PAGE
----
Business Musings: Author Earnings…Again
I’m watching numbers for the next four weeks or so, not because I need to boost my sales or anything, but because a number of promotional experiments are all occurring at the same time.
On top of it, the latest Author Earnings report came out, with some information I mentioned was missing from previous reports. Hugh Howey and Data Guy took those suggestions from me and others as a request (which I appreciate!) and so, released a new report the day after I blogged about the old one. Yep, I was the one who was late, not them, so this time, I’m blogging immediately.
I’ll report on a bit of the promotional experiments in two weeks or so, after I return from a trip to Denver where I’m the author guest of honor at MileHiCon. (If you’re there, come to the signing and say hello.)
The reason I keep using the word “experiment” with promotions is this: I believe every promotion that a person does has to have a goal. Many of the promotions that I’m doing, some of which surround the boxed set that I’m doing with eight other authors, mark my first concentrated effort on a few of those things. (For more on the boxed set, see Tuesday’s post.)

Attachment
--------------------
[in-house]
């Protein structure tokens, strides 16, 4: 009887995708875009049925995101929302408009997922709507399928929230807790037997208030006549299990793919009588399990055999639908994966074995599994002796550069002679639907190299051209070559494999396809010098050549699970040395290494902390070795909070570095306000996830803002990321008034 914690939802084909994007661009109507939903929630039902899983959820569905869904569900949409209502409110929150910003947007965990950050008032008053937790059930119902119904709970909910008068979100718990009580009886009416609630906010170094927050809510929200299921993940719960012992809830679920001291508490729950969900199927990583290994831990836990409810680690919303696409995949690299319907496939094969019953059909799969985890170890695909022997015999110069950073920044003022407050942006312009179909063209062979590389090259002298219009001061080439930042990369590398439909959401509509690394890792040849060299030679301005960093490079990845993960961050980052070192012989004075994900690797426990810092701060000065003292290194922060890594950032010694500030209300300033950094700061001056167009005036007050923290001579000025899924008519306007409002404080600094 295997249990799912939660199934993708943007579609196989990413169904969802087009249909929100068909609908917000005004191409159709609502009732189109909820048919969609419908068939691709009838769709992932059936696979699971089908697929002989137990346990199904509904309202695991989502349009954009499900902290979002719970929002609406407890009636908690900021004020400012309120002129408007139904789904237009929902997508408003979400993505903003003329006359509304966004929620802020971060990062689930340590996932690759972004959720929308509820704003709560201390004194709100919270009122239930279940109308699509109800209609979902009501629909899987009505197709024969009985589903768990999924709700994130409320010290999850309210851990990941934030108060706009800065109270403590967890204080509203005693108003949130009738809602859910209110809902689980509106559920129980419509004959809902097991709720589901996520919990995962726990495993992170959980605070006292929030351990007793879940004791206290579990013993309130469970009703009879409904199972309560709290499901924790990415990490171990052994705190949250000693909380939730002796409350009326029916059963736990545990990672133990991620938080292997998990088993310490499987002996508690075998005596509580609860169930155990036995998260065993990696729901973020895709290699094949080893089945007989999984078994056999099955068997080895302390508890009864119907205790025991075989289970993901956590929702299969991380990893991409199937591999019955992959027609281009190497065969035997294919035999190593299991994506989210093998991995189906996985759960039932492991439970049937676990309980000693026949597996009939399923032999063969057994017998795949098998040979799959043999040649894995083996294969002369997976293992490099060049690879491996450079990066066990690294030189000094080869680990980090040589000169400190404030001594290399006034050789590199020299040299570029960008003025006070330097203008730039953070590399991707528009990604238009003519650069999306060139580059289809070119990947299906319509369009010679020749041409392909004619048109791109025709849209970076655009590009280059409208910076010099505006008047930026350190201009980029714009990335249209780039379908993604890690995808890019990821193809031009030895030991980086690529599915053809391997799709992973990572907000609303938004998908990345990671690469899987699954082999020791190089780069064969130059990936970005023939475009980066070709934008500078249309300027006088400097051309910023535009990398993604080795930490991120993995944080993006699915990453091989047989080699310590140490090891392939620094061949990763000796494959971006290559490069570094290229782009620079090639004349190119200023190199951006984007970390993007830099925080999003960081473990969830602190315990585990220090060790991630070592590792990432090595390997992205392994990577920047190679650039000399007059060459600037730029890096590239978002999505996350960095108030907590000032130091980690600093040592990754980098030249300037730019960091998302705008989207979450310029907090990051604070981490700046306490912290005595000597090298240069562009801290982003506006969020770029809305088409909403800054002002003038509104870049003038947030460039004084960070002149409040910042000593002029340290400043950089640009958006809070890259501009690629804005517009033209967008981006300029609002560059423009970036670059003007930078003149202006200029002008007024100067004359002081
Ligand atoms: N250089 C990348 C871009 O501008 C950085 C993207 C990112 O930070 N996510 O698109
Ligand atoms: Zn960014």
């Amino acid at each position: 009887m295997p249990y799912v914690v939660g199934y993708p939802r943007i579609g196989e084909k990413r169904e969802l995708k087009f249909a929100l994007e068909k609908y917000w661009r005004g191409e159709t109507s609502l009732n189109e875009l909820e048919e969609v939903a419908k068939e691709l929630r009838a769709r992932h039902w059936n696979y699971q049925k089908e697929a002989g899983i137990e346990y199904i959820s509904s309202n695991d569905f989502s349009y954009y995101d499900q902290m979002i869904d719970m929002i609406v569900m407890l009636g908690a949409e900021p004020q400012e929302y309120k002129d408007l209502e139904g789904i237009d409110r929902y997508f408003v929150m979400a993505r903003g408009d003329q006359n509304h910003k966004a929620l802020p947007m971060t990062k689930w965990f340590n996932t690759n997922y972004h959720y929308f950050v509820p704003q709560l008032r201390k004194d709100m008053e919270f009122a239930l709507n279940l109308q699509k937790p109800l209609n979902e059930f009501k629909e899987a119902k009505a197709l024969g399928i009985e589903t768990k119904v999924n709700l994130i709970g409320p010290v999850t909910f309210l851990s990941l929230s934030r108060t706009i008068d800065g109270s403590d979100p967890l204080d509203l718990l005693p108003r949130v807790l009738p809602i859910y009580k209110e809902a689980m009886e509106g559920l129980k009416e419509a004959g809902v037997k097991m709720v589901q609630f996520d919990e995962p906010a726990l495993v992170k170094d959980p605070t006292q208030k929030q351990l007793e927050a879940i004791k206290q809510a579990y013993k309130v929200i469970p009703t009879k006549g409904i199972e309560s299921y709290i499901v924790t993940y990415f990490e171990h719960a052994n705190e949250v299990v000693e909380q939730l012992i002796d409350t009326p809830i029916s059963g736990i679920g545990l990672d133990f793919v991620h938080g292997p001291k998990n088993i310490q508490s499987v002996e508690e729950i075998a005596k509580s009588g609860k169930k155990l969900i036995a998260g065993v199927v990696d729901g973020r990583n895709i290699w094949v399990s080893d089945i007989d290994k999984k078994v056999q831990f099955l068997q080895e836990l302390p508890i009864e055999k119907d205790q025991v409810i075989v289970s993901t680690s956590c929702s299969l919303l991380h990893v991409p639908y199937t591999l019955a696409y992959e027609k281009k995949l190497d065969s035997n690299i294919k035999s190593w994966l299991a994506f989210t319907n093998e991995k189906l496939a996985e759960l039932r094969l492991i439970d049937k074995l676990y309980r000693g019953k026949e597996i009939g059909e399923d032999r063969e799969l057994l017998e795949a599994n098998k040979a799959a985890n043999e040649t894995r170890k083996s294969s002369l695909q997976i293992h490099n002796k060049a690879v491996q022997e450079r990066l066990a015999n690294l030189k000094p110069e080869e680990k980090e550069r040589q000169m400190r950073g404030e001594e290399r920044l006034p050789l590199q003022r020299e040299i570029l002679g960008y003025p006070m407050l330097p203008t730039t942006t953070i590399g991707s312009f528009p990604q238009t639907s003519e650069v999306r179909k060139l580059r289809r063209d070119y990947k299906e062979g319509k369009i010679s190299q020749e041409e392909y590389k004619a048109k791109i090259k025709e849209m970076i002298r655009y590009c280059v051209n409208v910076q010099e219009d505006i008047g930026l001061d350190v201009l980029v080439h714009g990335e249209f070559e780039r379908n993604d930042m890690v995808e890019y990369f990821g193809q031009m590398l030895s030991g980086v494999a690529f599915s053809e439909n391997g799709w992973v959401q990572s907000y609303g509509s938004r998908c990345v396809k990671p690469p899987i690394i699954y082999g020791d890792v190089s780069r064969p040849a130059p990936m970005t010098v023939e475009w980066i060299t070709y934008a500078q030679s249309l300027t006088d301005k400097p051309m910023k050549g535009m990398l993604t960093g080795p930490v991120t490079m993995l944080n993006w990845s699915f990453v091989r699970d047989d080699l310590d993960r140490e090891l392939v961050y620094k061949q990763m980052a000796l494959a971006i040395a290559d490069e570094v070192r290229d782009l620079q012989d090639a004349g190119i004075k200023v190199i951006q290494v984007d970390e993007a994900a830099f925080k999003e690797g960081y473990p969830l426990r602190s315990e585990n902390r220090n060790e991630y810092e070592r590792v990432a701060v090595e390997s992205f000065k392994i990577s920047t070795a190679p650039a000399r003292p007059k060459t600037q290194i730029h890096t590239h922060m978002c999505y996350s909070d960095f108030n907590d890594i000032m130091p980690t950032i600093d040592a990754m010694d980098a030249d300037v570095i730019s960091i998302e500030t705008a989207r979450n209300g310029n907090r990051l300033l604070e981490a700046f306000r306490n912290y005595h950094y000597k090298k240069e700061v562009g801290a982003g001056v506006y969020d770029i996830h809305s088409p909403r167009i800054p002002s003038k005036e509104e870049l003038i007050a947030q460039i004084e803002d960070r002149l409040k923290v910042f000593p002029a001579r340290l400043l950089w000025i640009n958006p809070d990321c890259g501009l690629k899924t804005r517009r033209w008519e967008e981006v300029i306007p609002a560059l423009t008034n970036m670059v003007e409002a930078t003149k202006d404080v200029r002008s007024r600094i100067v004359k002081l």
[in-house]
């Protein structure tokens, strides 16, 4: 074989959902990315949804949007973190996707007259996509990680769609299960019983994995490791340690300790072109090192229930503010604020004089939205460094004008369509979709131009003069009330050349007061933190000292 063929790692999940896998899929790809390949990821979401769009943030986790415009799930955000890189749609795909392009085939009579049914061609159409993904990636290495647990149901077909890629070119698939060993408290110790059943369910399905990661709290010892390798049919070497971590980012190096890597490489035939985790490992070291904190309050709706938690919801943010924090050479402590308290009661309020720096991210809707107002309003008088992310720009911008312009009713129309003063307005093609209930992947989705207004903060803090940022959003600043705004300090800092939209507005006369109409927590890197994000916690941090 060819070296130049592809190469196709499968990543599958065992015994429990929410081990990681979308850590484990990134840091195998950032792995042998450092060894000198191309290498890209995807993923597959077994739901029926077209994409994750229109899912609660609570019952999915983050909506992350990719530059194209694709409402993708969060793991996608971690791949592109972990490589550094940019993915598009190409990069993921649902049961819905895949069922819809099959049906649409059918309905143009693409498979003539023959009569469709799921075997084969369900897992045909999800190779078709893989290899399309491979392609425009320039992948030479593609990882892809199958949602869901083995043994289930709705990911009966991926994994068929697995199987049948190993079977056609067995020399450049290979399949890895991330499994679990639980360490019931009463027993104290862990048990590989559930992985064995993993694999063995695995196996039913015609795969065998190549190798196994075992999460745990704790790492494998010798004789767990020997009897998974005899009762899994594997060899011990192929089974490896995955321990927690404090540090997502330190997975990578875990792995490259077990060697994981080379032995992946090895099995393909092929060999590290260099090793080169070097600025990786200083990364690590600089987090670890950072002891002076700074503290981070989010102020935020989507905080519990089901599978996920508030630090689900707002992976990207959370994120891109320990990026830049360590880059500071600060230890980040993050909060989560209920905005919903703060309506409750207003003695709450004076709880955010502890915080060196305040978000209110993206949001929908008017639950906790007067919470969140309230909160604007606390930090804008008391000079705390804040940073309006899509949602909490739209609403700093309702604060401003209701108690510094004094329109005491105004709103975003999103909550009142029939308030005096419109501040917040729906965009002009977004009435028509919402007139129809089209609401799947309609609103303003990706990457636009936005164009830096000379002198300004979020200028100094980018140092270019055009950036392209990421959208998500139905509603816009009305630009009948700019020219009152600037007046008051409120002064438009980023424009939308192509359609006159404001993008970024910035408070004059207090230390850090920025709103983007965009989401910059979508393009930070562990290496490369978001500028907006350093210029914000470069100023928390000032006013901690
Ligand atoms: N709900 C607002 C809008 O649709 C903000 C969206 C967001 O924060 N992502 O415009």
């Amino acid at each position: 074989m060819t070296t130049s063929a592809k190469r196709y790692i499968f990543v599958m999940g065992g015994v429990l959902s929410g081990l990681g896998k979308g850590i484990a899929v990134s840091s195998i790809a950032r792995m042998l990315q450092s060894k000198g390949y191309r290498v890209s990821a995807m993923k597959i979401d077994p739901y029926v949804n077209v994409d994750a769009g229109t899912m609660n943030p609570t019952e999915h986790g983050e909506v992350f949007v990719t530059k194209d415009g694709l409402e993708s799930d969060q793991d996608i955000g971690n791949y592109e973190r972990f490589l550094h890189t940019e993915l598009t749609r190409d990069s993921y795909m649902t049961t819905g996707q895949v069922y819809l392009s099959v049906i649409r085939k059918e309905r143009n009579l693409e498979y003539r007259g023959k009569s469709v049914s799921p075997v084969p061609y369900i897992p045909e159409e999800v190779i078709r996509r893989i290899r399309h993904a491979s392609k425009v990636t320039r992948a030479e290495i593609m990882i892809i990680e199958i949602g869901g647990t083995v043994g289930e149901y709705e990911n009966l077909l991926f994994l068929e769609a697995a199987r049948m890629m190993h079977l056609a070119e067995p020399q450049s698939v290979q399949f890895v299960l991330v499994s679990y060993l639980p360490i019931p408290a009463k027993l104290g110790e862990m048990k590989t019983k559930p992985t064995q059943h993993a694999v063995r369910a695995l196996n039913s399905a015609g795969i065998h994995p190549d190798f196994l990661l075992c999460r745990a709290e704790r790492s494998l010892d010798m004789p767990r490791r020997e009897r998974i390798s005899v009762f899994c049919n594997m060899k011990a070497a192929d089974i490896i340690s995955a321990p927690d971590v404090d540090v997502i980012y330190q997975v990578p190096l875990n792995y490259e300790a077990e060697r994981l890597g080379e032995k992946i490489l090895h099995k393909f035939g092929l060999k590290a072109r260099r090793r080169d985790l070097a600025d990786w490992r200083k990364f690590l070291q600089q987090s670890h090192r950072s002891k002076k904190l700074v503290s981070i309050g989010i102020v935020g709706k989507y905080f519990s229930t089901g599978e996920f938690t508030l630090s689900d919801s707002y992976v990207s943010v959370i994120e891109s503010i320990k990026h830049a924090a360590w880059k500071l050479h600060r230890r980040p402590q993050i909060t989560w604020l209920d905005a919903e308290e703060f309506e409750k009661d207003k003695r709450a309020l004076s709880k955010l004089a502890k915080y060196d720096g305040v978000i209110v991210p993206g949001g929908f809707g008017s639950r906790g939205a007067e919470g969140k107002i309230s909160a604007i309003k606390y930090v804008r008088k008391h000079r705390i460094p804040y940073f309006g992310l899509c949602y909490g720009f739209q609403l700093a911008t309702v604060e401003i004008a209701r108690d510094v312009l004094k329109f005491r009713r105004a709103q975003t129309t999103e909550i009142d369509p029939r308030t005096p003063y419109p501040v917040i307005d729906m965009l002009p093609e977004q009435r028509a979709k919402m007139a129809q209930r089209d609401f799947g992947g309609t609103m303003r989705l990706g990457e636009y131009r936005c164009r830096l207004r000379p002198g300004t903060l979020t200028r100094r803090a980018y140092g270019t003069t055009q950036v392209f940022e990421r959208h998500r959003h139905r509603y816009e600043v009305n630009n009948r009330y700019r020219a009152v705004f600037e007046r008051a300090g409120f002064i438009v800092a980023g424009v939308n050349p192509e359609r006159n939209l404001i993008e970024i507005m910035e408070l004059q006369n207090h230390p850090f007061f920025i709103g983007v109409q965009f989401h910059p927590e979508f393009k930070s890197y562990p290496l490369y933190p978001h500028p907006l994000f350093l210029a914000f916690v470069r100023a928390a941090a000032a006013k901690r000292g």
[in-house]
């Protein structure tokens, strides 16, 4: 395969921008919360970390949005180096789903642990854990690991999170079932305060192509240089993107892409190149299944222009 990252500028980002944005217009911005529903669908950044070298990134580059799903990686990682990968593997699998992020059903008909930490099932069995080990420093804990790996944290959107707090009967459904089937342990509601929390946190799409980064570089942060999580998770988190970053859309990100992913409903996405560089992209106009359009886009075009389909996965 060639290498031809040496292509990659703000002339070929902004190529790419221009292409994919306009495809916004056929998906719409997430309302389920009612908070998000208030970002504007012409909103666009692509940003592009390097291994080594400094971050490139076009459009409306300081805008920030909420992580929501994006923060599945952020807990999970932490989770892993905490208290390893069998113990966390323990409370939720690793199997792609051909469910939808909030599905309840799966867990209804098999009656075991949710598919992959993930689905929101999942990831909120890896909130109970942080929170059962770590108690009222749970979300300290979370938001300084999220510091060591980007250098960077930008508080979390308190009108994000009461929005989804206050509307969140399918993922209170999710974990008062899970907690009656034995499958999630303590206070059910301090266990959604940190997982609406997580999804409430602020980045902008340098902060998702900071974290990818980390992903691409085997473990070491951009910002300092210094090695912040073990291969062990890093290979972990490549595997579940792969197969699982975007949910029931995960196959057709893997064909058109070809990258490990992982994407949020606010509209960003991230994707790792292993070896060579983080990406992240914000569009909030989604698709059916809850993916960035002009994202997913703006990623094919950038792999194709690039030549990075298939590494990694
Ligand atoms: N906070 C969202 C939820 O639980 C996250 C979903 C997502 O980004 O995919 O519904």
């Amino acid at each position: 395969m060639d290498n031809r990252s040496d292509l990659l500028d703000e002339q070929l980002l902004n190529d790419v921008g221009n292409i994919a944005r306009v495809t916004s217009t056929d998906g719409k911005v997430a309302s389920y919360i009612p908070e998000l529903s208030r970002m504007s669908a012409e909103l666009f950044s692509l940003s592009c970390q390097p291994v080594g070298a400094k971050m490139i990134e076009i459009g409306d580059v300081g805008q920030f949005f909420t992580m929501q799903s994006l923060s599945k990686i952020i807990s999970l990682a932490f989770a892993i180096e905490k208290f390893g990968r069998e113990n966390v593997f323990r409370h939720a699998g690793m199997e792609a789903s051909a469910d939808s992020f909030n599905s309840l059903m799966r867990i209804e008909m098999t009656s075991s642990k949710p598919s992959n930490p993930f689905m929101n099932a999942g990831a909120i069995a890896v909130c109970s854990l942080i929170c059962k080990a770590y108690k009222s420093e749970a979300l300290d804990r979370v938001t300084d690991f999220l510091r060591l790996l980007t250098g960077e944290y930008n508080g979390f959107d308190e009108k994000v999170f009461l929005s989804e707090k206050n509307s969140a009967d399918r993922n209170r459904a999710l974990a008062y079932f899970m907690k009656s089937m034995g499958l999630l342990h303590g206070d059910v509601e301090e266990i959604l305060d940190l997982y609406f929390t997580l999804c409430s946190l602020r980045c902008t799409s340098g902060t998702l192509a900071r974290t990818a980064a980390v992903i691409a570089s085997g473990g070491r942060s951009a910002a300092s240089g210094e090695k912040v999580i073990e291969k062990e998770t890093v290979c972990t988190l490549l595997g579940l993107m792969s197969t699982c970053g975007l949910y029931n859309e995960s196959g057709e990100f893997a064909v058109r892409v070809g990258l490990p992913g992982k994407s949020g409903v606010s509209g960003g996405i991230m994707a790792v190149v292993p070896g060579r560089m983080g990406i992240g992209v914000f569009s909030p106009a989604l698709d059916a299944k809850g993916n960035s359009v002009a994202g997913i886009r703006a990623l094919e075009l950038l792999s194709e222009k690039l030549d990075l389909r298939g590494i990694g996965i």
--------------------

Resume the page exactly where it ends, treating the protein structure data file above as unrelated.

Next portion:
For example, the Rafflecopter promotion listed at the bottom of the page is new to me. It’s definitely boosted my Twitter following and my newsletter signups. I expect some of the newsletter folks to drop away over time, but the Twitter folk will probably remain. So, that’s been fascinating, and I expect it will remain fascinating through the end of the year.
I’m sure I’ll have more information to share, particularly as the next two weeks of promotion include some being done by one of my old traditional publishers on Barnes & Noble (!) as well as a few smaller promotions that WMG is trying.
This week, though, I’m focused on Author Earnings, again. The October report examines “the rest of the ebook market.” In the past, Author Earnings only examined Amazon’s numbers and only from a “slice,” usually numbers spread out over an entire day. Hugh and Data Guy would examine the sales figures from all Amazon’s bestseller lists (and no, I’m not going to look up how many lists that is; Hugh and Data Guy know, however).